I've received several emails calling attention to Thomas Nagel's article in the new issue of Philosophy & Public Affairs, "Public Education and Intelligent Design." I read the argument as running roughly as follows:
ID is not non-science, but bad science. Bad science is a kind of science. Therefore, the Dover decision is incorrect.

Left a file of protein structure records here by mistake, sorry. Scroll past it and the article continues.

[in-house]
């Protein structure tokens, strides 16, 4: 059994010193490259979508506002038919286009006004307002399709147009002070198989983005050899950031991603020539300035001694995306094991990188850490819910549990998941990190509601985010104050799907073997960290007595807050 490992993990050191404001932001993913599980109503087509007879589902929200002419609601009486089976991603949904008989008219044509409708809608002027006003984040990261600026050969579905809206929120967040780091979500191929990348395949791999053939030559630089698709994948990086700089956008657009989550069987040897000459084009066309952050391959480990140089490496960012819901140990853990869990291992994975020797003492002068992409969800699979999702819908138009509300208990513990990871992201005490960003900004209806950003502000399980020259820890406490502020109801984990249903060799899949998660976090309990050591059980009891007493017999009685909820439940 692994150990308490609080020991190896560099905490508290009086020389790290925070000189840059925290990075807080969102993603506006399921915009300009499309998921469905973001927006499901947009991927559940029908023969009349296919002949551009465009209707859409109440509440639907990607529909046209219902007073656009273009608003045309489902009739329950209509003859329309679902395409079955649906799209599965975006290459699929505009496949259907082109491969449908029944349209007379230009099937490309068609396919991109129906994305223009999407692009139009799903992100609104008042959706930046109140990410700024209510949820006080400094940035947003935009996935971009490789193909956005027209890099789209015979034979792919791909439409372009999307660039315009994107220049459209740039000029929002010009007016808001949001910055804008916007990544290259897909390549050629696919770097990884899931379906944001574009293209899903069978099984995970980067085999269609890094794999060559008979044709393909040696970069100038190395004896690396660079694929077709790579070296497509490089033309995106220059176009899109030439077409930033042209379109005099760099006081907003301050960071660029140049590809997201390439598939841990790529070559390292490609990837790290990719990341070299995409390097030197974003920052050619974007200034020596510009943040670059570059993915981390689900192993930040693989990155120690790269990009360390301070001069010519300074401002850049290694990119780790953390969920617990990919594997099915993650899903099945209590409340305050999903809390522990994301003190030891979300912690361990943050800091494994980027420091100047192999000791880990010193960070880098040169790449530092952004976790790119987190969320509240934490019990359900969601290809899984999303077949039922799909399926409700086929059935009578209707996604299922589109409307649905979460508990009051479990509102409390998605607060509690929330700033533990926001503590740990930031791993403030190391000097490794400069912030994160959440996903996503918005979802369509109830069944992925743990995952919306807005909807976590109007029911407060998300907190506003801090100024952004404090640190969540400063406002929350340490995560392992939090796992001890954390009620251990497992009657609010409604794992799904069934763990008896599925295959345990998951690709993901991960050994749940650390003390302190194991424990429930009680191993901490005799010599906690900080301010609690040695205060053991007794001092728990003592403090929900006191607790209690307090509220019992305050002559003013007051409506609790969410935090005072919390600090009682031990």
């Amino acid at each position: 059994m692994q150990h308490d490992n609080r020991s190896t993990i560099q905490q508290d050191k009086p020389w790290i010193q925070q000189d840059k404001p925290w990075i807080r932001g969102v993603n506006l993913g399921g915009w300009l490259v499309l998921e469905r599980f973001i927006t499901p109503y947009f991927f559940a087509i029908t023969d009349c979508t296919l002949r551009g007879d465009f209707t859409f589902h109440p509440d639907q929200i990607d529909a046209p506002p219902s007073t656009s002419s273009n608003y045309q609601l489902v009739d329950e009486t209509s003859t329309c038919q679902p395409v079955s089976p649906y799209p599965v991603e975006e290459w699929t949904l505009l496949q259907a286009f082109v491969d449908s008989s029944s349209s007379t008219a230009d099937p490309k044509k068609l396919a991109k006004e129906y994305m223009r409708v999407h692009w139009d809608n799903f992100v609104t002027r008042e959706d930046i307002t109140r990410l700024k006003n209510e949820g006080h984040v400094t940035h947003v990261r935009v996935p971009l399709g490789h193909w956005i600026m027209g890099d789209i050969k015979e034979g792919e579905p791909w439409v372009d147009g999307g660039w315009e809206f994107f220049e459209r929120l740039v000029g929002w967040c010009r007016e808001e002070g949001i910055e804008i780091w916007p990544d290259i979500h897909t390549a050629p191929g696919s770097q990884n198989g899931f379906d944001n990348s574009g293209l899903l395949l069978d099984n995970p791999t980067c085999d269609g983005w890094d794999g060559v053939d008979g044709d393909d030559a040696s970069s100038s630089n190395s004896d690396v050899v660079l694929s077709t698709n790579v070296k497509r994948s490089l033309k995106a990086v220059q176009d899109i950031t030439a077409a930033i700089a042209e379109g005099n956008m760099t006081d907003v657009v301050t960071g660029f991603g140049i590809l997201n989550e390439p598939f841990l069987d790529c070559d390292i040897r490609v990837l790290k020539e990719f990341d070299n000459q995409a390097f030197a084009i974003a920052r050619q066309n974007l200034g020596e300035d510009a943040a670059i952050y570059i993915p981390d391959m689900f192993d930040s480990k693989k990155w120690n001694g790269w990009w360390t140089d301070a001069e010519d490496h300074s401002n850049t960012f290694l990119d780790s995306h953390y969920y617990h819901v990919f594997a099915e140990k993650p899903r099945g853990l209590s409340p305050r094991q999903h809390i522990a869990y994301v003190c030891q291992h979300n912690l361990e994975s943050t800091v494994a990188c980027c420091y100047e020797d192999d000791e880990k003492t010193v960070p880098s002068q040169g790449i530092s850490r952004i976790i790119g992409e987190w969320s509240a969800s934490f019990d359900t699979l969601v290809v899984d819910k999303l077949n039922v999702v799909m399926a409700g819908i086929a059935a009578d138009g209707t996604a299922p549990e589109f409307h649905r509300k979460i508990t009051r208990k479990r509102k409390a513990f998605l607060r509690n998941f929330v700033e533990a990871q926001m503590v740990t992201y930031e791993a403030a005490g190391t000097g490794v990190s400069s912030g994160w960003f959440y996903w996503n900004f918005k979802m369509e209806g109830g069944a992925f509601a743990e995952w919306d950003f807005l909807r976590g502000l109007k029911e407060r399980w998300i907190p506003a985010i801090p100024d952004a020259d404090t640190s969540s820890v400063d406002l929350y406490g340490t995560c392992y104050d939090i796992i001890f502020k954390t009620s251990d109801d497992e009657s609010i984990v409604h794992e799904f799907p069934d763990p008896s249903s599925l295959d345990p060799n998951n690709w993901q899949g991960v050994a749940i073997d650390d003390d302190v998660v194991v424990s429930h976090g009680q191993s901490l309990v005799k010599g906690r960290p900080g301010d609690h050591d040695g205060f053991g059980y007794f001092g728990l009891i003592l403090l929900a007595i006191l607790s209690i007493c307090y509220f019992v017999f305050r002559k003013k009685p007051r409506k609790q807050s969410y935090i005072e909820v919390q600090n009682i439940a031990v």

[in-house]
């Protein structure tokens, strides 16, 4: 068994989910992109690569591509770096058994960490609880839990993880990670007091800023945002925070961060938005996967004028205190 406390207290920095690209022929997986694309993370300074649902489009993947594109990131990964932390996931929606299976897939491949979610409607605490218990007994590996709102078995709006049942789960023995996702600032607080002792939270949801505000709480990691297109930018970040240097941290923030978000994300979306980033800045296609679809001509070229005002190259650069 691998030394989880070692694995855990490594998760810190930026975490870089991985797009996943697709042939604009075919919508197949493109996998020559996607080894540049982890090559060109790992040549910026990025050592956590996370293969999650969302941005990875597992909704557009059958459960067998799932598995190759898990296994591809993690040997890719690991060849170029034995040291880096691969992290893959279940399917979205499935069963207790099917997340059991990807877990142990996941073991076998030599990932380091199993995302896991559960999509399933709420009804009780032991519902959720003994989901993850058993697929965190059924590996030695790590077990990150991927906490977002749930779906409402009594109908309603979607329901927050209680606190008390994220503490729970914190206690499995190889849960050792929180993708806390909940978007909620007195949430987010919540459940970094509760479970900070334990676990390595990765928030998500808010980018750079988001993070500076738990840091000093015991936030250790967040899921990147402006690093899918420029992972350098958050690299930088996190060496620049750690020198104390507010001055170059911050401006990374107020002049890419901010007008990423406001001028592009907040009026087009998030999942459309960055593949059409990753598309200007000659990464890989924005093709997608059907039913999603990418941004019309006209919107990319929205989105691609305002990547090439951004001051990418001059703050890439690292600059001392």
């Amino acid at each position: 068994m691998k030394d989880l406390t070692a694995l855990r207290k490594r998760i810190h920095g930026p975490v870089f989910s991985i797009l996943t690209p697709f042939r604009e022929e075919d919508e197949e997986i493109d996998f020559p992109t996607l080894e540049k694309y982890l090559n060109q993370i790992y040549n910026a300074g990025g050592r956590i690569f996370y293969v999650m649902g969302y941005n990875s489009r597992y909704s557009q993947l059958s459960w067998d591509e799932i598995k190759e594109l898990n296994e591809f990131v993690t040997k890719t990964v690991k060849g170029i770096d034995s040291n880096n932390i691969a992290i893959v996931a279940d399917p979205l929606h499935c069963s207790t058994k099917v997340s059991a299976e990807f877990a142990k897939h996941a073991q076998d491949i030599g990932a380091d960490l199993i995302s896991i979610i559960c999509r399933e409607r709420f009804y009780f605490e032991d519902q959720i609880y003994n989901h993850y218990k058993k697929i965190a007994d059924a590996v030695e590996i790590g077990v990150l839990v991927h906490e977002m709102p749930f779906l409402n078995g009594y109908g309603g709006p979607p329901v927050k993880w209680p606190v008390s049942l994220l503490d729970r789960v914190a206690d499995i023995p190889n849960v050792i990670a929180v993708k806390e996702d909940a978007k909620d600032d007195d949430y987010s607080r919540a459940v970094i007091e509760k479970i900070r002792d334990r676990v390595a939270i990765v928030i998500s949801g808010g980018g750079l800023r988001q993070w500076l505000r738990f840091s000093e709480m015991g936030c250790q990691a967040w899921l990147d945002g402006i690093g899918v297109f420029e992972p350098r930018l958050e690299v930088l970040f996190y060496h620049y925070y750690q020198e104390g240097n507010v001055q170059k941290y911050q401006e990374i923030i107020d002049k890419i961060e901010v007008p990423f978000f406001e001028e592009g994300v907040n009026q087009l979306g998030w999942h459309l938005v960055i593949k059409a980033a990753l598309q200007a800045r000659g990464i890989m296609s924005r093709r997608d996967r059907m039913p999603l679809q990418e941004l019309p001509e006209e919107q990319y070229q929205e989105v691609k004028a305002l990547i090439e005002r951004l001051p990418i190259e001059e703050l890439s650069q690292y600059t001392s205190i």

I've read the piece only once and quickly, but it seems to me puzzling on many fronts. I'm struck buy how many times Nagel prefaces crucial moves in his argument with phrases like, "I'm not an expert, but...," and "To a layman, it seems as if...," and so on. Could someone out there who has read this essay with more care tell me: Has Nagel jumped the shark?